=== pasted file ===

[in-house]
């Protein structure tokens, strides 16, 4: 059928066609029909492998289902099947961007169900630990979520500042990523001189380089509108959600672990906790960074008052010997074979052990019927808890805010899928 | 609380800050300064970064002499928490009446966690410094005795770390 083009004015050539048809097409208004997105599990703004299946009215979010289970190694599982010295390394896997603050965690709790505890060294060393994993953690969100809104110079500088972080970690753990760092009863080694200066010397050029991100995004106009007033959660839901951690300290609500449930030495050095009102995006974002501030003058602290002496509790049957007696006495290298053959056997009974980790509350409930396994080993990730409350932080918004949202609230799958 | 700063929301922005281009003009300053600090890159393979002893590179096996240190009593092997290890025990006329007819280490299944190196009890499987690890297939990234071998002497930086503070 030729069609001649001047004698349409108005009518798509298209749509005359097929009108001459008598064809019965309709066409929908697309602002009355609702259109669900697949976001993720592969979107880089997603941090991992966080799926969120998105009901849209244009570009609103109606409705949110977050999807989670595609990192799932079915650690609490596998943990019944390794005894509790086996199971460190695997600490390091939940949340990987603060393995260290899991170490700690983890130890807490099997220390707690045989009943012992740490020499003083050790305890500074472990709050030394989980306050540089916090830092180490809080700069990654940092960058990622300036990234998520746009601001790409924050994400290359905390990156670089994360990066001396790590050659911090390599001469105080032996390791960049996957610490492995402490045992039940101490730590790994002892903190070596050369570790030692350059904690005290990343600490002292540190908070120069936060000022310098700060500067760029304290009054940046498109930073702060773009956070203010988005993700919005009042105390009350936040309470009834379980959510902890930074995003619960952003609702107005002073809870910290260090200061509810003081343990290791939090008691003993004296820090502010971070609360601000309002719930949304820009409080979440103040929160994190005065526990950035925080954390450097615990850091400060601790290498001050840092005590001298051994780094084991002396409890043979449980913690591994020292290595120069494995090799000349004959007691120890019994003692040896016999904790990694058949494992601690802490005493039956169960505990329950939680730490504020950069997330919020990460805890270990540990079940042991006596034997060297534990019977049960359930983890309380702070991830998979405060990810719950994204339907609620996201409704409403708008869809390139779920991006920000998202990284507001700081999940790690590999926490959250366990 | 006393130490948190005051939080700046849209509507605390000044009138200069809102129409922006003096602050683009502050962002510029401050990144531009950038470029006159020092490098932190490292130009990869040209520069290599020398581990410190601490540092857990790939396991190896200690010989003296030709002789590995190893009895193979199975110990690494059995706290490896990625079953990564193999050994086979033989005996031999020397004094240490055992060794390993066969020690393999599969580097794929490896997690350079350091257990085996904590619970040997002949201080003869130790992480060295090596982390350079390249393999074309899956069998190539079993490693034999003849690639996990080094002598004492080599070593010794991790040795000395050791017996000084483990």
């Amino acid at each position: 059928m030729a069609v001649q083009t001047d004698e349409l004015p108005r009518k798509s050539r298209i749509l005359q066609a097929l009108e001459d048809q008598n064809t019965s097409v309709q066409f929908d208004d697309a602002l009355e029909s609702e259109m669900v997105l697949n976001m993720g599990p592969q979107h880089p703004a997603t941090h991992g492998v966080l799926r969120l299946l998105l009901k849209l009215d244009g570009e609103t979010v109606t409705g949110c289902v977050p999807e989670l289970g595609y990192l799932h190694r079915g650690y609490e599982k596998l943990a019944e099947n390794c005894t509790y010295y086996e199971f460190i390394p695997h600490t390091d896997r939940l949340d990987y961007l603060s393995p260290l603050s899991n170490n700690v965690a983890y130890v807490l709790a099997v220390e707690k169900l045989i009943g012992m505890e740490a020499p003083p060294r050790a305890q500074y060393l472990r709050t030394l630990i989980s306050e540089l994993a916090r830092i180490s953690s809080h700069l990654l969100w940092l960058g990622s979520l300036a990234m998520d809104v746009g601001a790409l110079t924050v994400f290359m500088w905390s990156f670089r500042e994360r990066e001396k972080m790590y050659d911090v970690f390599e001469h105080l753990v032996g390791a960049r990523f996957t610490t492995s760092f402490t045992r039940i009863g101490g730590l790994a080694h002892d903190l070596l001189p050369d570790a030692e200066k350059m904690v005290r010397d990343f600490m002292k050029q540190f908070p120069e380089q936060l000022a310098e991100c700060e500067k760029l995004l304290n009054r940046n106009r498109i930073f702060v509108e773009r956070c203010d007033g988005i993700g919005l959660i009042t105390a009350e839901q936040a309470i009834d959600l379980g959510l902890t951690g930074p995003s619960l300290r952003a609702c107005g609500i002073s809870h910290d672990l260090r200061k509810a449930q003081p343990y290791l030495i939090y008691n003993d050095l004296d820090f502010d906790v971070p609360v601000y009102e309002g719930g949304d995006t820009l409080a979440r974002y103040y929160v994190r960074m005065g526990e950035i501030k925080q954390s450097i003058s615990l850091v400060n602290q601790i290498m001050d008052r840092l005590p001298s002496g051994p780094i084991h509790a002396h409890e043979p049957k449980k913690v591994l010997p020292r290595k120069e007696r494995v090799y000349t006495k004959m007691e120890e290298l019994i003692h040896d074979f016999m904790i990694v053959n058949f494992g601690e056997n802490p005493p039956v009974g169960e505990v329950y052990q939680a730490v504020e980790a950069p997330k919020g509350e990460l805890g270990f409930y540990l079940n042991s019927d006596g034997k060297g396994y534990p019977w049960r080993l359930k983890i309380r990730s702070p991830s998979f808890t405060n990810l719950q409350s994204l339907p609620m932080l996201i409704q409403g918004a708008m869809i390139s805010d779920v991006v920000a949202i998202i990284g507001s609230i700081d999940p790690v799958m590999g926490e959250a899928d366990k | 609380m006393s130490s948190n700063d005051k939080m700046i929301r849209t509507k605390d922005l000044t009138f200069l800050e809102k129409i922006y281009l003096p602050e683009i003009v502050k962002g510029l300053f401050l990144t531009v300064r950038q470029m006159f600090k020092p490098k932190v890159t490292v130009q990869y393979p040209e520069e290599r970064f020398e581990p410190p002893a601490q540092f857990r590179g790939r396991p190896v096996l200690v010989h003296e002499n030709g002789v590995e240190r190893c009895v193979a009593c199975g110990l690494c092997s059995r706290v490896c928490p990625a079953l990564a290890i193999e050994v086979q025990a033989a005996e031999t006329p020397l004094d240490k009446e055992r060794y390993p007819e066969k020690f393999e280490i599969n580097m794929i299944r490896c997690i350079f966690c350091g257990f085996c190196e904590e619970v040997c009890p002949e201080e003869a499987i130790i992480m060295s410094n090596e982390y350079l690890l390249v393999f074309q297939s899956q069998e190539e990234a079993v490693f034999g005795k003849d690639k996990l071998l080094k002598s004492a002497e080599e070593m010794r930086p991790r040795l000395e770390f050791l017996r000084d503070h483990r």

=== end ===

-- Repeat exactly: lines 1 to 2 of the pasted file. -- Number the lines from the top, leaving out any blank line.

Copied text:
[in-house]
């Protein structure tokens, strides 16, 4: 059928066609029909492998289902099947961007169900630990979520500042990523001189380089509108959600672990906790960074008052010997074979052990019927808890805010899928 | 609380800050300064970064002499928490009446966690410094005795770390 083009004015050539048809097409208004997105599990703004299946009215979010289970190694599982010295390394896997603050965690709790505890060294060393994993953690969100809104110079500088972080970690753990760092009863080694200066010397050029991100995004106009007033959660839901951690300290609500449930030495050095009102995006974002501030003058602290002496509790049957007696006495290298053959056997009974980790509350409930396994080993990730409350932080918004949202609230799958 | 700063929301922005281009003009300053600090890159393979002893590179096996240190009593092997290890025990006329007819280490299944190196009890499987690890297939990234071998002497930086503070 030729069609001649001047004698349409108005009518798509298209749509005359097929009108001459008598064809019965309709066409929908697309602002009355609702259109669900697949976001993720592969979107880089997603941090991992966080799926969120998105009901849209244009570009609103109606409705949110977050999807989670595609990192799932079915650690609490596998943990019944390794005894509790086996199971460190695997600490390091939940949340990987603060393995260290899991170490700690983890130890807490099997220390707690045989009943012992740490020499003083050790305890500074472990709050030394989980306050540089916090830092180490809080700069990654940092960058990622300036990234998520746009601001790409924050994400290359905390990156670089994360990066001396790590050659911090390599001469105080032996390791960049996957610490492995402490045992039940101490730590790994002892903190070596050369570790030692350059904690005290990343600490002292540190908070120069936060000022310098700060500067760029304290009054940046498109930073702060773009956070203010988005993700919005009042105390009350936040309470009834379980959510902890930074995003619960952003609702107005002073809870910290260090200061509810003081343990290791939090008691003993004296820090502010971070609360601000309002719930949304820009409080979440103040929160994190005065526990950035925080954390450097615990850091400060601790290498001050840092005590001298051994780094084991002396409890043979449980913690591994020292290595120069494995090799000349004959007691120890019994003692040896016999904790990694058949494992601690802490005493039956169960505990329950939680730490504020950069997330919020990460805890270990540990079940042991006596034997060297534990019977049960359930983890309380702070991830998979405060990810719950994204339907609620996201409704409403708008869809390139779920991006920000998202990284507001700081999940790690590999926490959250366990 | 006393130490948190005051939080700046849209509507605390000044009138200069809102129409922006003096602050683009502050962002510029401050990144531009950038470029006159020092490098932190490292130009990869040209520069290599020398581990410190601490540092857990790939396991190896200690010989003296030709002789590995190893009895193979199975110990690494059995706290490896990625079953990564193999050994086979033989005996031999020397004094240490055992060794390993066969020690393999599969580097794929490896997690350079350091257990085996904590619970040997002949201080003869130790992480060295090596982390350079390249393999074309899956069998190539079993490693034999003849690639996990080094002598004492080599070593010794991790040795000395050791017996000084483990």